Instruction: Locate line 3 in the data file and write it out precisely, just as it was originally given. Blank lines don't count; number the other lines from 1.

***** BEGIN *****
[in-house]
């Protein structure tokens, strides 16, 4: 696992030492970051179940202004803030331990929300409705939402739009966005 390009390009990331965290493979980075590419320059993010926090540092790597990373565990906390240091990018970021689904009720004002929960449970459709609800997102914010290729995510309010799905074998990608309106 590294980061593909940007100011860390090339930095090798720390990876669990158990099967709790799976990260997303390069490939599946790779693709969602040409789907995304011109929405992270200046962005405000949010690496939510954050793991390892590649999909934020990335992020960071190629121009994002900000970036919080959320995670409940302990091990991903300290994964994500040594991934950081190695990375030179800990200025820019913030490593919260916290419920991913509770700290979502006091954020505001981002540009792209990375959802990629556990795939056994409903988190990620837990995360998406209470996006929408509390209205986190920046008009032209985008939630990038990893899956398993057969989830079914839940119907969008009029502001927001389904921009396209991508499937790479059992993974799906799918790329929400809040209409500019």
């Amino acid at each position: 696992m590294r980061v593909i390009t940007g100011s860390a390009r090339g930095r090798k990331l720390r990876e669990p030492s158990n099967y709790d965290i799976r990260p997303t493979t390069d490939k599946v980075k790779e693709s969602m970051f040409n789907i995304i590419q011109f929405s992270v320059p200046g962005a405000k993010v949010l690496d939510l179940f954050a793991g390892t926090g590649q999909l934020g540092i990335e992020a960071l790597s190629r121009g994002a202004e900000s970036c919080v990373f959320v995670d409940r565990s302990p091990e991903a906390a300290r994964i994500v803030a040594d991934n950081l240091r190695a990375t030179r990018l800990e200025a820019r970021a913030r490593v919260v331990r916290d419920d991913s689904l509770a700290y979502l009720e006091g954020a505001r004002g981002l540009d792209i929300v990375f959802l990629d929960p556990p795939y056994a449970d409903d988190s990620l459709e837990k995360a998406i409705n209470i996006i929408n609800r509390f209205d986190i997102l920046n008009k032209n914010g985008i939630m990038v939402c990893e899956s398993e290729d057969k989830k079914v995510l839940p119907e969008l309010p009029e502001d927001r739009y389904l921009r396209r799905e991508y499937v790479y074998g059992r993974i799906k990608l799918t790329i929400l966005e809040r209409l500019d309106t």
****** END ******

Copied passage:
């Amino acid at each position: 696992m590294r980061v593909i390009t940007g100011s860390a390009r090339g930095r090798k990331l720390r990876e669990p030492s158990n099967y709790d965290i799976r990260p997303t493979t390069d490939k599946v980075k790779e693709s969602m970051f040409n789907i995304i590419q011109f929405s992270v320059p200046g962005a405000k993010v949010l690496d939510l179940f954050a793991g390892t926090g590649q999909l934020g540092i990335e992020a960071l790597s190629r121009g994002a202004e900000s970036c919080v990373f959320v995670d409940r565990s302990p091990e991903a906390a300290r994964i994500v803030a040594d991934n950081l240091r190695a990375t030179r990018l800990e200025a820019r970021a913030r490593v919260v331990r916290d419920d991913s689904l509770a700290y979502l009720e006091g954020a505001r004002g981002l540009d792209i929300v990375f959802l990629d929960p556990p795939y056994a449970d409903d988190s990620l459709e837990k995360a998406i409705n209470i996006i929408n609800r509390f209205d986190i997102l920046n008009k032209n914010g985008i939630m990038v939402c990893e899956s398993e290729d057969k989830k079914v995510l839940p119907e969008l309010p009029e502001d927001r739009y389904l921009r396209r799905e991508y499937v790479y074998g059992r993974i799906k990608l799918t790329i929400l966005e809040r209409l500019d309106t």